Microsoft Defender Continues To Work Well, But Is Slightly Marred By Technical Difficulties

A recent study of anti-malware software efficacy conducted by AV-Comparatives reveals that while Microsoft Defender continues to perform well, it has slightly lost its edge.

Antivirus software has been promoted from “nice to have around” to an absolute necessity in these cybercrime-filled days of ours. With phishing attacks, brute force hacking, and all other mannerisms of methods that online anonymous criminals are exploiting to expose an individual’s safety and comfort, having walls up all the time seems like a necessity. Honestly, it’s why having in-built software such as the Microsoft Defender for Windows is so nice; a one-in-all system that’s free (I mean, you do have to buy the device), offers coverage for both viruses and cybercrime, and is good at its job. However, all systems require recurrent reappraisals to make sure that they aren’t slacking off on the job. With cybercrime being an ever-evolving art, software needs to keep evolving as well.

That’s where firms such as AV-Comparatives come in, as they conduct surveys and test runs across a grand multitude of anti-malware and anti-virus software, publishing the reports either privately for hired work, or online for everyone to see. Work like this also provides unbiased opinions on software that can’t be gleaned if the developers themselves did the studies. I know that Facebook performs well as a platform, but there’s only so much trust that I’m going to lend to numbers being published by its employees.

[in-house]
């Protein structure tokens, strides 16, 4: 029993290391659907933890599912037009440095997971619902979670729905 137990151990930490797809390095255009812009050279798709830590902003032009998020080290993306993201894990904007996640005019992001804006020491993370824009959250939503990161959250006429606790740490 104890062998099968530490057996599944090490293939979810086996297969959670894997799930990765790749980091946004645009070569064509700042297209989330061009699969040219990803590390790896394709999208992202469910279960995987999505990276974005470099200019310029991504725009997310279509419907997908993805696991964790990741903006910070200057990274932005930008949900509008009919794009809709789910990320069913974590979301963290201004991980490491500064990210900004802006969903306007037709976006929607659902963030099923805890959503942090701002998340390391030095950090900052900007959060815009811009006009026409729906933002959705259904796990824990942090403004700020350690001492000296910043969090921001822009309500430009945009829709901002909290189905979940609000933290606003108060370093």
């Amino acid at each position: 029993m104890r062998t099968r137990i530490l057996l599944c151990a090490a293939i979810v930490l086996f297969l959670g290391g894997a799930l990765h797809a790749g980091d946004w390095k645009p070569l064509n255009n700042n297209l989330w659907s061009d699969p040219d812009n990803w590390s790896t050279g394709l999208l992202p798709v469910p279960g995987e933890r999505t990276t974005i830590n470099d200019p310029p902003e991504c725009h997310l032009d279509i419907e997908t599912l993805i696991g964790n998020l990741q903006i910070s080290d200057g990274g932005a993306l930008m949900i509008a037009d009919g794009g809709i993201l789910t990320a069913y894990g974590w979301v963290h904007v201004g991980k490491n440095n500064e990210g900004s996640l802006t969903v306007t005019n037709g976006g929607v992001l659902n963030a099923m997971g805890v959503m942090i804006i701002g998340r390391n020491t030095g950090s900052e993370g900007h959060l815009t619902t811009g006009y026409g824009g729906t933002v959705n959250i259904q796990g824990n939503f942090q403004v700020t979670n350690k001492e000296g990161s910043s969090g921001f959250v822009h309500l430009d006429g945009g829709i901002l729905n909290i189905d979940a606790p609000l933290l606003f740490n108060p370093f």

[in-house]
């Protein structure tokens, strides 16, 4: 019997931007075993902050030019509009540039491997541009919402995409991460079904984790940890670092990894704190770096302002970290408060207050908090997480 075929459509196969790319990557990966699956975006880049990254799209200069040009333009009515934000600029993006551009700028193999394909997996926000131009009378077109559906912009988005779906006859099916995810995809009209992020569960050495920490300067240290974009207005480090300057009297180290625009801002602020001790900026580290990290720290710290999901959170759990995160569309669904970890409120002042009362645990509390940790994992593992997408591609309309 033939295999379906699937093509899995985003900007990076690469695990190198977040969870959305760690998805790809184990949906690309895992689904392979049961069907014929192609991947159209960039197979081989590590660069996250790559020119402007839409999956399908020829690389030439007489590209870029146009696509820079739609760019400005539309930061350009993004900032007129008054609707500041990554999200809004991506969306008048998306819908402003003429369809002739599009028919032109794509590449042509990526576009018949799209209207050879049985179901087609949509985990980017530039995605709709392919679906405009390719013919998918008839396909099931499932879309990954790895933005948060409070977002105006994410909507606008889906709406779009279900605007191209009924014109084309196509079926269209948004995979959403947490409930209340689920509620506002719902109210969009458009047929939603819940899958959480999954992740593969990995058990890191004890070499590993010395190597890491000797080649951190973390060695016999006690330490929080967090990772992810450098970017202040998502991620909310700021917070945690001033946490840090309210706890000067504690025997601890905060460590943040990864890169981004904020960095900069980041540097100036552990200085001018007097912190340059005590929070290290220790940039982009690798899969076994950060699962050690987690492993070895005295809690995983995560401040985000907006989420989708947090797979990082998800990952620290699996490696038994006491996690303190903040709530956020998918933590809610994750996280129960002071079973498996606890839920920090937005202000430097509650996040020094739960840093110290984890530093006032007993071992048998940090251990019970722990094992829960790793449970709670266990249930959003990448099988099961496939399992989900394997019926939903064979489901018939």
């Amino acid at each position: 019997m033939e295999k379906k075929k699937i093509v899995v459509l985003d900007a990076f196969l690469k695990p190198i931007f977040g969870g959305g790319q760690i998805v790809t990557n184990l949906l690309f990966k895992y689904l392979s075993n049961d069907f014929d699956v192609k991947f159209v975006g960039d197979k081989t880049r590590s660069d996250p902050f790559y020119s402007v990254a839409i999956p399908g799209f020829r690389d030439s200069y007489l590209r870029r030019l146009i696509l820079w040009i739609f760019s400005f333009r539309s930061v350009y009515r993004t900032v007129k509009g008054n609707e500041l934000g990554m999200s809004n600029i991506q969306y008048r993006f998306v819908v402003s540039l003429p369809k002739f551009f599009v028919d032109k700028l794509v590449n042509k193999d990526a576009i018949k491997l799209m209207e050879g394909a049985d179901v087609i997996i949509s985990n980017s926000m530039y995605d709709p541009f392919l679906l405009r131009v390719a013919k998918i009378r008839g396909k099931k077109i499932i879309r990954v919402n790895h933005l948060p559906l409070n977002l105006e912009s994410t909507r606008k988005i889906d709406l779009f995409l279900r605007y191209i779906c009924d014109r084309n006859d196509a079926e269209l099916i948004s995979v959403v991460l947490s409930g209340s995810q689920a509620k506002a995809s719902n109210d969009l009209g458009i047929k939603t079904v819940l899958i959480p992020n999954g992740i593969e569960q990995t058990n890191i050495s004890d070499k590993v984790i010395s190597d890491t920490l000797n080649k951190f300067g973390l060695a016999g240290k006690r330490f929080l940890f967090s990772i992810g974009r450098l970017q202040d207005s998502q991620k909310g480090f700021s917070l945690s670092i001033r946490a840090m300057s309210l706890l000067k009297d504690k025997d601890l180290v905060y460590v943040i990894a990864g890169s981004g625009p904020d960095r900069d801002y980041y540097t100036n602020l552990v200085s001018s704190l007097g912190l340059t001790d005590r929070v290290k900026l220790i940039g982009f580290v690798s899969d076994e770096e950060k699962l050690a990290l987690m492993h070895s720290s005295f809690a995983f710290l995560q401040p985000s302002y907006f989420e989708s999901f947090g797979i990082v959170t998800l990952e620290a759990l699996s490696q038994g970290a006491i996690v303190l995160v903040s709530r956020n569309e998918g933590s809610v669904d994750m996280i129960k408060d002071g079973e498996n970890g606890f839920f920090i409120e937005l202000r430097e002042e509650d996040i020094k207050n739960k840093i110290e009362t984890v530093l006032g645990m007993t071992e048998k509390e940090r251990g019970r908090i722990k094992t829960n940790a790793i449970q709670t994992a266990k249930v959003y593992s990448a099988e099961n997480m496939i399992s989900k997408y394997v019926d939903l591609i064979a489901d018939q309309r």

According to the published results, Microsoft Defender has a rather low number of situations in which the protected device ended up being compromised, and is also rather low in the false positive reports department. The latter essentially refers to incidents where the anti-malware software flags threats that aren’t threats, such as legally downloaded content being caught unawares. Microsoft had an incident this year where updates from its Office software ended up being flagged by Defender; such instances end up happening when devs develop their anti-software to be too stringent, and often in the wrong direction. As soon as this issue was fixed, Defender’s false positives increased in number, and while it is a minimal change, nothing is better than zero.

Other than Defender, Avast, AVG, and Avira ended up being labeled as highlights in the study, with each of the three showing perfect anti-malware track records. Makes sense too, since all three of these platforms are developed by companies that have exclusively cyber-security-oriented teams at hand.

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